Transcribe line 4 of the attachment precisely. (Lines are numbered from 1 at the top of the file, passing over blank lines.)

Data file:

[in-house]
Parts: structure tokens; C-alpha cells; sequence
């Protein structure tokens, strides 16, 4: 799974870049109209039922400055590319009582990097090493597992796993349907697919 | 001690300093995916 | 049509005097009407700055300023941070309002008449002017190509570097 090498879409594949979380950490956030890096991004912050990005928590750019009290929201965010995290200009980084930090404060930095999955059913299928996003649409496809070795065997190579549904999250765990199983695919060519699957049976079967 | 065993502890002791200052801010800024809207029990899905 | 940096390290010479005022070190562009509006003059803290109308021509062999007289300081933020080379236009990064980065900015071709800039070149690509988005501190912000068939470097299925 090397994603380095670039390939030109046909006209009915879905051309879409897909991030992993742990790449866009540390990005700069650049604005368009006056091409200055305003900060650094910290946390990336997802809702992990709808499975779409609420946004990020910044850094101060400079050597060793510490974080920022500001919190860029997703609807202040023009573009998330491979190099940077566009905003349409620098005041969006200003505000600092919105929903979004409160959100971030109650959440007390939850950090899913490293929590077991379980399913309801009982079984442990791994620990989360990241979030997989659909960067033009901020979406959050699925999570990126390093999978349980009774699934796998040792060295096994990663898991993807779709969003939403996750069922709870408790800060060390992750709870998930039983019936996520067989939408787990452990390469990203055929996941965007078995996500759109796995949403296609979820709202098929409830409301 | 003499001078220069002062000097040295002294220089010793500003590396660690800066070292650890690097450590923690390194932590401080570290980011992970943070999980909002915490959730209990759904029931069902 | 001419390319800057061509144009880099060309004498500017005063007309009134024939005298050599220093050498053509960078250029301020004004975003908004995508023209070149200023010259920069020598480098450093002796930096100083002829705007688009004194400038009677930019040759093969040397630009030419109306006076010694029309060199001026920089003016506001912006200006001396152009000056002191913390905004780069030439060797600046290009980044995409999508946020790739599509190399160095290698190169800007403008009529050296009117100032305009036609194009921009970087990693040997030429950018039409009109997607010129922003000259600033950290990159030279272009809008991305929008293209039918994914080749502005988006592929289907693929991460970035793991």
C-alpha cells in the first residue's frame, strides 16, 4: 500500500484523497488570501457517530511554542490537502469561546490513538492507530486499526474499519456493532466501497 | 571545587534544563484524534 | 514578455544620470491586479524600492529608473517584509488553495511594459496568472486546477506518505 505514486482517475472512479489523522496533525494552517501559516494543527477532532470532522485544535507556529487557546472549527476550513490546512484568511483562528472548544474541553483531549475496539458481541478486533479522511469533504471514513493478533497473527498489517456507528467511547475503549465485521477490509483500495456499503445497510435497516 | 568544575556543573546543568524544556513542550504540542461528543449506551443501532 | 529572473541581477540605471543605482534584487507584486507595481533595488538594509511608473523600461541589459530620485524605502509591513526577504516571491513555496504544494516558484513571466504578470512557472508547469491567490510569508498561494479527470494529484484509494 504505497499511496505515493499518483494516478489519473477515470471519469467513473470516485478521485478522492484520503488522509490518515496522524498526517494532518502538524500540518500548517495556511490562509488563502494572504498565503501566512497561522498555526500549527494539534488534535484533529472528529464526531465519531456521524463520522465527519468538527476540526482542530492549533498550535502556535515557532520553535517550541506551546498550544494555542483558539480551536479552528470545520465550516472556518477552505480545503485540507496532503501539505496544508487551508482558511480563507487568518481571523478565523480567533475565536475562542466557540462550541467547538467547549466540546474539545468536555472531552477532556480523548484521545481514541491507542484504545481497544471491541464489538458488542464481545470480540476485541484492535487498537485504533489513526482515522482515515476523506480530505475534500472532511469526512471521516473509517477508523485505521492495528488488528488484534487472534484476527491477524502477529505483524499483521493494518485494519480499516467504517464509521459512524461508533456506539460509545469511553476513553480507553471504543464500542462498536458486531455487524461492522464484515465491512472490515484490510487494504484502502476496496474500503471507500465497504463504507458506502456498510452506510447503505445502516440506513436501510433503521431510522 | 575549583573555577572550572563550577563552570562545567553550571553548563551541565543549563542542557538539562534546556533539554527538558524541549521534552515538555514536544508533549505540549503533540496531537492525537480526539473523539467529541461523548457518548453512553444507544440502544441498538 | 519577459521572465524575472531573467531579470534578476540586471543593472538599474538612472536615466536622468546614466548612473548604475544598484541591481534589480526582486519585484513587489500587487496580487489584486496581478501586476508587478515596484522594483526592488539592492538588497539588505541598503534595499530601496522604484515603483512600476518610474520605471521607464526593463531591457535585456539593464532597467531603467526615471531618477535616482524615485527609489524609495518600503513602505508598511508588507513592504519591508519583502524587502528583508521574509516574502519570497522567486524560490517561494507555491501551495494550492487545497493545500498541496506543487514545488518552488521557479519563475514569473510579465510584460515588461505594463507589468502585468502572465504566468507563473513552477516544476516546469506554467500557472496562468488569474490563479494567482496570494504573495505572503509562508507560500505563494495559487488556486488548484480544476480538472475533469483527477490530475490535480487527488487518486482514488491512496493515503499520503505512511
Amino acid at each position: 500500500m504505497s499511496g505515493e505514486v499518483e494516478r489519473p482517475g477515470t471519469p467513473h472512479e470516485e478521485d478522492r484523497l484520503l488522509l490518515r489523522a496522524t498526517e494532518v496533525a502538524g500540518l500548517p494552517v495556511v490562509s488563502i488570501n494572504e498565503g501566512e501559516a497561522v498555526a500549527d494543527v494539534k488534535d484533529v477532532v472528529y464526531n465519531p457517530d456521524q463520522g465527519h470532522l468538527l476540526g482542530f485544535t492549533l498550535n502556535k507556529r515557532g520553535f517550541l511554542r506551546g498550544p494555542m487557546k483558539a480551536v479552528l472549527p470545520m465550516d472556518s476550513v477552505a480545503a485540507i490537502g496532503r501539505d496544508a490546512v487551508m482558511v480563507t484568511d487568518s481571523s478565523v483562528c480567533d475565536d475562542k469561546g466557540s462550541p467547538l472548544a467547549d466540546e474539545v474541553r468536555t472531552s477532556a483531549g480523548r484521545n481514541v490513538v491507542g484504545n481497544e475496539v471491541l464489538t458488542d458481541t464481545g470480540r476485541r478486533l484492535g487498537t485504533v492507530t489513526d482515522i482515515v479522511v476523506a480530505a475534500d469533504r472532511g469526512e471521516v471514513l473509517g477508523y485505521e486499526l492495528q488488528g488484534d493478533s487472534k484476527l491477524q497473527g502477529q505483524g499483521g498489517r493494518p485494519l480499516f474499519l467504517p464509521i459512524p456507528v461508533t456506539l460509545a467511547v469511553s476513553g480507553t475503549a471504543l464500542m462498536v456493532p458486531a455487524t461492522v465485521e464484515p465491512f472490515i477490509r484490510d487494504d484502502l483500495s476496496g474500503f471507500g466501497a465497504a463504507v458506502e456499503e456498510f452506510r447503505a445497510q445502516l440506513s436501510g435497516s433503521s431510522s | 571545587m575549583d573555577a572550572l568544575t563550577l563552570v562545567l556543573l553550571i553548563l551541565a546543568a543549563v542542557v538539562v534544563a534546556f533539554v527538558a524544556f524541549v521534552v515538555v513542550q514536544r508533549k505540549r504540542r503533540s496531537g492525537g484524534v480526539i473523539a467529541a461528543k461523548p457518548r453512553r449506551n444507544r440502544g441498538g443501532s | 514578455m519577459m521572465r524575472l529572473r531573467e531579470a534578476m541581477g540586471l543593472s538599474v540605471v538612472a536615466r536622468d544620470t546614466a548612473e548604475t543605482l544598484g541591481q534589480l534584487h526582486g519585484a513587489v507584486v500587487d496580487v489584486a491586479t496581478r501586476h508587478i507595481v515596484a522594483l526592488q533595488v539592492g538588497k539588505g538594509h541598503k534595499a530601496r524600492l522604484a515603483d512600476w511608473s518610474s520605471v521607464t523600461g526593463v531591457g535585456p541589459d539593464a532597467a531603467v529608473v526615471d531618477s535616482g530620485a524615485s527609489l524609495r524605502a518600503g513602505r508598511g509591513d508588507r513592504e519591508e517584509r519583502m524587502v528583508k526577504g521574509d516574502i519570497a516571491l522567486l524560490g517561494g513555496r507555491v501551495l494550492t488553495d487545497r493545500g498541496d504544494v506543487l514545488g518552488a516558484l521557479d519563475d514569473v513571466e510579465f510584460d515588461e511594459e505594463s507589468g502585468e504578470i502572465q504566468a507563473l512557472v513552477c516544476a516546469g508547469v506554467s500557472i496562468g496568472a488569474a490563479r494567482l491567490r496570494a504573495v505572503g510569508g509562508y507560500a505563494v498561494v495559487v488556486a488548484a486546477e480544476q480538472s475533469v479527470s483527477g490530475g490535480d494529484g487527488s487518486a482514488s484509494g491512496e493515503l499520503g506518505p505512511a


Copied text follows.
C-alpha cells in the first residue's frame, strides 16, 4: 500500500484523497488570501457517530511554542490537502469561546490513538492507530486499526474499519456493532466501497 | 571545587534544563484524534 | 514578455544620470491586479524600492529608473517584509488553495511594459496568472486546477506518505 505514486482517475472512479489523522496533525494552517501559516494543527477532532470532522485544535507556529487557546472549527476550513490546512484568511483562528472548544474541553483531549475496539458481541478486533479522511469533504471514513493478533497473527498489517456507528467511547475503549465485521477490509483500495456499503445497510435497516 | 568544575556543573546543568524544556513542550504540542461528543449506551443501532 | 529572473541581477540605471543605482534584487507584486507595481533595488538594509511608473523600461541589459530620485524605502509591513526577504516571491513555496504544494516558484513571466504578470512557472508547469491567490510569508498561494479527470494529484484509494 504505497499511496505515493499518483494516478489519473477515470471519469467513473470516485478521485478522492484520503488522509490518515496522524498526517494532518502538524500540518500548517495556511490562509488563502494572504498565503501566512497561522498555526500549527494539534488534535484533529472528529464526531465519531456521524463520522465527519468538527476540526482542530492549533498550535502556535515557532520553535517550541506551546498550544494555542483558539480551536479552528470545520465550516472556518477552505480545503485540507496532503501539505496544508487551508482558511480563507487568518481571523478565523480567533475565536475562542466557540462550541467547538467547549466540546474539545468536555472531552477532556480523548484521545481514541491507542484504545481497544471491541464489538458488542464481545470480540476485541484492535487498537485504533489513526482515522482515515476523506480530505475534500472532511469526512471521516473509517477508523485505521492495528488488528488484534487472534484476527491477524502477529505483524499483521493494518485494519480499516467504517464509521459512524461508533456506539460509545469511553476513553480507553471504543464500542462498536458486531455487524461492522464484515465491512472490515484490510487494504484502502476496496474500503471507500465497504463504507458506502456498510452506510447503505445502516440506513436501510433503521431510522 | 575549583573555577572550572563550577563552570562545567553550571553548563551541565543549563542542557538539562534546556533539554527538558524541549521534552515538555514536544508533549505540549503533540496531537492525537480526539473523539467529541461523548457518548453512553444507544440502544441498538 | 519577459521572465524575472531573467531579470534578476540586471543593472538599474538612472536615466536622468546614466548612473548604475544598484541591481534589480526582486519585484513587489500587487496580487489584486496581478501586476508587478515596484522594483526592488539592492538588497539588505541598503534595499530601496522604484515603483512600476518610474520605471521607464526593463531591457535585456539593464532597467531603467526615471531618477535616482524615485527609489524609495518600503513602505508598511508588507513592504519591508519583502524587502528583508521574509516574502519570497522567486524560490517561494507555491501551495494550492487545497493545500498541496506543487514545488518552488521557479519563475514569473510579465510584460515588461505594463507589468502585468502572465504566468507563473513552477516544476516546469506554467500557472496562468488569474490563479494567482496570494504573495505572503509562508507560500505563494495559487488556486488548484480544476480538472475533469483527477490530475490535480487527488487518486482514488491512496493515503499520503505512511